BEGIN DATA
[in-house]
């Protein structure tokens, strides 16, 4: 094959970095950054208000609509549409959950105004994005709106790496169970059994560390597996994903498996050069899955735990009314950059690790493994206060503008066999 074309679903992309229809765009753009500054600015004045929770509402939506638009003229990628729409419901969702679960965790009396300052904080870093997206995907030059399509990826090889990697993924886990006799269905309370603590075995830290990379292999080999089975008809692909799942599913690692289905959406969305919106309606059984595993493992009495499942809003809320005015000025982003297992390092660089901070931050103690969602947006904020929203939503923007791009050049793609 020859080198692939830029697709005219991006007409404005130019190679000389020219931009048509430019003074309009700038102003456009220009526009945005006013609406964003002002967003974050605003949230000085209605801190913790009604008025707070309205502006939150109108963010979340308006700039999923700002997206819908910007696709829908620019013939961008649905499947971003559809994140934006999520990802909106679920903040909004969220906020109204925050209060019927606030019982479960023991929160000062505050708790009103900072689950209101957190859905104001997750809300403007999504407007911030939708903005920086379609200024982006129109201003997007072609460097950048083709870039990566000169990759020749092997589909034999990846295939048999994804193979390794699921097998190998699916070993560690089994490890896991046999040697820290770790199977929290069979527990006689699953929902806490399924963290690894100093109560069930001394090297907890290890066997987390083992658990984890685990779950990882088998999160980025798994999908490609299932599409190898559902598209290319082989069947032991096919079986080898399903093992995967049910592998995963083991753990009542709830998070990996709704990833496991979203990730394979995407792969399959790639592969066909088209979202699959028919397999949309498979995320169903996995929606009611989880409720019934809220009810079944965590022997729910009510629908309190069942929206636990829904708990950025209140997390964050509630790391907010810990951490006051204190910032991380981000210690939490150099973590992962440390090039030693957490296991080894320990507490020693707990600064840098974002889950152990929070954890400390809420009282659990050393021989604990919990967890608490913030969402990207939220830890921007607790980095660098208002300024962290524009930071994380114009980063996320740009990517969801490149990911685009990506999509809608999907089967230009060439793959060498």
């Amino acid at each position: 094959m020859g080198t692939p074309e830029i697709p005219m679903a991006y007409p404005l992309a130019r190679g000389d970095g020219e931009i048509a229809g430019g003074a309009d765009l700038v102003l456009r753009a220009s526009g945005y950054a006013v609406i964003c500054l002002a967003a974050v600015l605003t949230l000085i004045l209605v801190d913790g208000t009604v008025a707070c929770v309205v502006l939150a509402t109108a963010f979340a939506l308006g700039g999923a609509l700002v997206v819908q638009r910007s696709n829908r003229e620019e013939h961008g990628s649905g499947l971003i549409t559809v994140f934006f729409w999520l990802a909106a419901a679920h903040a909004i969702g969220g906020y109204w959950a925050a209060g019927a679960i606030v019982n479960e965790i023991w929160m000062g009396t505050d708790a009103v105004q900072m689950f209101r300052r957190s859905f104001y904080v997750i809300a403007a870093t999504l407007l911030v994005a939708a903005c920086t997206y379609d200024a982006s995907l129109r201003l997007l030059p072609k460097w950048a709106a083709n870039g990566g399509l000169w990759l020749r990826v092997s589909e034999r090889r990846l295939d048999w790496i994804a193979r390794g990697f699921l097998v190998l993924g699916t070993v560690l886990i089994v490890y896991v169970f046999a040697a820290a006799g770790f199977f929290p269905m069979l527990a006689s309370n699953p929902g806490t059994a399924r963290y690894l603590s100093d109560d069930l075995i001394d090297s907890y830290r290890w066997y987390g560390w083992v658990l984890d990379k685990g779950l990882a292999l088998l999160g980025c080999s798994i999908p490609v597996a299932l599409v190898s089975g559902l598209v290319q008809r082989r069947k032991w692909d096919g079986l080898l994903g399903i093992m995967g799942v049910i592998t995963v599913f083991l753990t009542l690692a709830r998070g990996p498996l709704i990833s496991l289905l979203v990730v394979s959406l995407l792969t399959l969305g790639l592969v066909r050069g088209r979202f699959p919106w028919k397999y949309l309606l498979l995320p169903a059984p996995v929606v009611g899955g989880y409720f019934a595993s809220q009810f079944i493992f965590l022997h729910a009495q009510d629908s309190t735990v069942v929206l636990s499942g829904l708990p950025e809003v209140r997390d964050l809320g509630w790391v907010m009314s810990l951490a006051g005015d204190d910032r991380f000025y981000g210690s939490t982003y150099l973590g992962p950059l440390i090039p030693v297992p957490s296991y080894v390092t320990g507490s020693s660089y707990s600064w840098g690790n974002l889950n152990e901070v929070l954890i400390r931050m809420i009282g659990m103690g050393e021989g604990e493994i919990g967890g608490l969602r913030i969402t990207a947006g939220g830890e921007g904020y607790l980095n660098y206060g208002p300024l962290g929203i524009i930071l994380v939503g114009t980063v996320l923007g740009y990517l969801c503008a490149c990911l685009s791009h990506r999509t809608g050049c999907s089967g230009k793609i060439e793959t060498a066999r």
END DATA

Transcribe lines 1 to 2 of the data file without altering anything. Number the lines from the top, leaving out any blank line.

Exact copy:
[in-house]
């Protein structure tokens, strides 16, 4: 094959970095950054208000609509549409959950105004994005709106790496169970059994560390597996994903498996050069899955735990009314950059690790493994206060503008066999 074309679903992309229809765009753009500054600015004045929770509402939506638009003229990628729409419901969702679960965790009396300052904080870093997206995907030059399509990826090889990697993924886990006799269905309370603590075995830290990379292999080999089975008809692909799942599913690692289905959406969305919106309606059984595993493992009495499942809003809320005015000025982003297992390092660089901070931050103690969602947006904020929203939503923007791009050049793609 020859080198692939830029697709005219991006007409404005130019190679000389020219931009048509430019003074309009700038102003456009220009526009945005006013609406964003002002967003974050605003949230000085209605801190913790009604008025707070309205502006939150109108963010979340308006700039999923700002997206819908910007696709829908620019013939961008649905499947971003559809994140934006999520990802909106679920903040909004969220906020109204925050209060019927606030019982479960023991929160000062505050708790009103900072689950209101957190859905104001997750809300403007999504407007911030939708903005920086379609200024982006129109201003997007072609460097950048083709870039990566000169990759020749092997589909034999990846295939048999994804193979390794699921097998190998699916070993560690089994490890896991046999040697820290770790199977929290069979527990006689699953929902806490399924963290690894100093109560069930001394090297907890290890066997987390083992658990984890685990779950990882088998999160980025798994999908490609299932599409190898559902598209290319082989069947032991096919079986080898399903093992995967049910592998995963083991753990009542709830998070990996709704990833496991979203990730394979995407792969399959790639592969066909088209979202699959028919397999949309498979995320169903996995929606009611989880409720019934809220009810079944965590022997729910009510629908309190069942929206636990829904708990950025209140997390964050509630790391907010810990951490006051204190910032991380981000210690939490150099973590992962440390090039030693957490296991080894320990507490020693707990600064840098974002889950152990929070954890400390809420009282659990050393021989604990919990967890608490913030969402990207939220830890921007607790980095660098208002300024962290524009930071994380114009980063996320740009990517969801490149990911685009990506999509809608999907089967230009060439793959060498």